How to Correct Your Deadlift Technique: The Anti-shrug

Improving your deadlift technique and increasing the amount you can deadlift is as easy as engaging your lats.  Being able to engage your lats while dead lifting will make or break your ability to pull heavy weight. Up until last week, I was struggling to maintain tension in my lats throughout the whole pull. This problem had single handedly slowed my progress for the upcoming power lifting meet. If you can’t fire your lats while deadlifting, you don’t have a prayer to keep your chest up or be able to drive throughout the entire pull. An inability to keep your chest up will result in flexion of the spine (think Hunchback of Notre dame). Any flexion of your spine can lead to damage to the passive support structures; in other words, low back pain, chronic injuries and so on. 


The Fix: The Anti-Shrug

So what is the best way to fix this problem? Welcome the anti-shrug. The anti-shrug is simply depressing your shoulders and pressing your shoulders away from your ears. To feel it in action, slide your elbows away from the mouse and keyboard, and forcefully pull your elbows down towards your hips and depress your shoulder (pressing away from your ears).  Bam, you should have just felt tension within your lats. The amount of tension you feel is dependent on how forcefully you depressed your shoulders. If you do it long enough, the tension you feel could quickly turn into a cramp within your sides just under your armpits.

Anatomy of the Lats 101

Latissimus dorsi ANATOMYTo further understand how this idea will help keep your chest up, protect your spine, and ultimately bring your dead lift to new weight; let’s take a look at the anatomy of the lats. The lats insert onto the intertubecular groove of the humerus. The lats cover a large area of the back and have many sites of origin. They include the thoracic spine, lumbar spine, thoracolumbar fascia, iliac crest, inferior 4 ribs, and the inferior angle of the scapula. You don’t need to be an anatomy wiz to realize your lats cover a huge portion of your back. The lats play a large role in the movement of your spine and the direction of movement is dependent on the origin of the specific area of the lat.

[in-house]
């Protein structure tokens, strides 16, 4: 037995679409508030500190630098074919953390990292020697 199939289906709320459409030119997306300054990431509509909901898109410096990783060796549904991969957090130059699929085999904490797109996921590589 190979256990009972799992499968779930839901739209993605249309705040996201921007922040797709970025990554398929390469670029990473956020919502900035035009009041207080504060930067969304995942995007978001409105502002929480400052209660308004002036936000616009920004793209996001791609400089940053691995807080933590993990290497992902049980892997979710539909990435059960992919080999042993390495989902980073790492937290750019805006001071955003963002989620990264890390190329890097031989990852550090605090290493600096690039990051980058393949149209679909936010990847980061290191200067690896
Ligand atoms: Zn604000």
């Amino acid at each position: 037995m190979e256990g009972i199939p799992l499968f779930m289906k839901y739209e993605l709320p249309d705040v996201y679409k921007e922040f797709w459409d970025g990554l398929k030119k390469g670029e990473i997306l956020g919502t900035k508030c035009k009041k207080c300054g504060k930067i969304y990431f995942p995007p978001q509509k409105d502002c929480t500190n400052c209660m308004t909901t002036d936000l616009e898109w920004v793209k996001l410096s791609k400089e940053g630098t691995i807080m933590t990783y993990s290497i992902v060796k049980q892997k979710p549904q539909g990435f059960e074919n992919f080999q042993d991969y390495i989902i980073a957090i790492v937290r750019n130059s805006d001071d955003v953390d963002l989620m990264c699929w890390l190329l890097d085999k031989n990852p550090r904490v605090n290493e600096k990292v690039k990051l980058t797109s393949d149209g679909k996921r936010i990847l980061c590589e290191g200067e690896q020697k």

Since this massive network of muscles all inserts on the humerus, it is clear to see how simply depressing your shoulders by using an anti-shrug can create tension throughout your whole spine and sides. This simultaneously protects and strengthens your spine, while eliminating energy leaks from your sides.


Firing Up The Glutes

To take this a little deeper, the thoracolumbar fascia feeds directly into your glutes. By activating and creating tension within your lats, you are essentially revving up your glutes. This revving, which I will call tensing, further enhances the amount of pull you will get from your glutes. Why do you need a big pull from your glutes? Well, deadlifting is a posterior chain exercise. Posterior chain exercises require a large amount of force to be generated from your GLUTES and hamstring.  

posterior chain

So by performing the anti-shrug your are not only protecting your spine and improving your deadlift biomechanics, but you are also creating more tension, and recruiting more fully from your glutes. Results=stronger deadlift!


Now that you understand what the anti-shrug is, go out and apply it to your deadlift. When should you apply it? On every single rep.  Whether you're warming up, or positioning yourself before you crush a new 1rm, apply the anti-shrug. The greatest power lifters in the world treat each rep the same. To truly own the movement and prepare yourself neurologically for each lift, remember all reps were created equal.

deadlift old

Train Strong!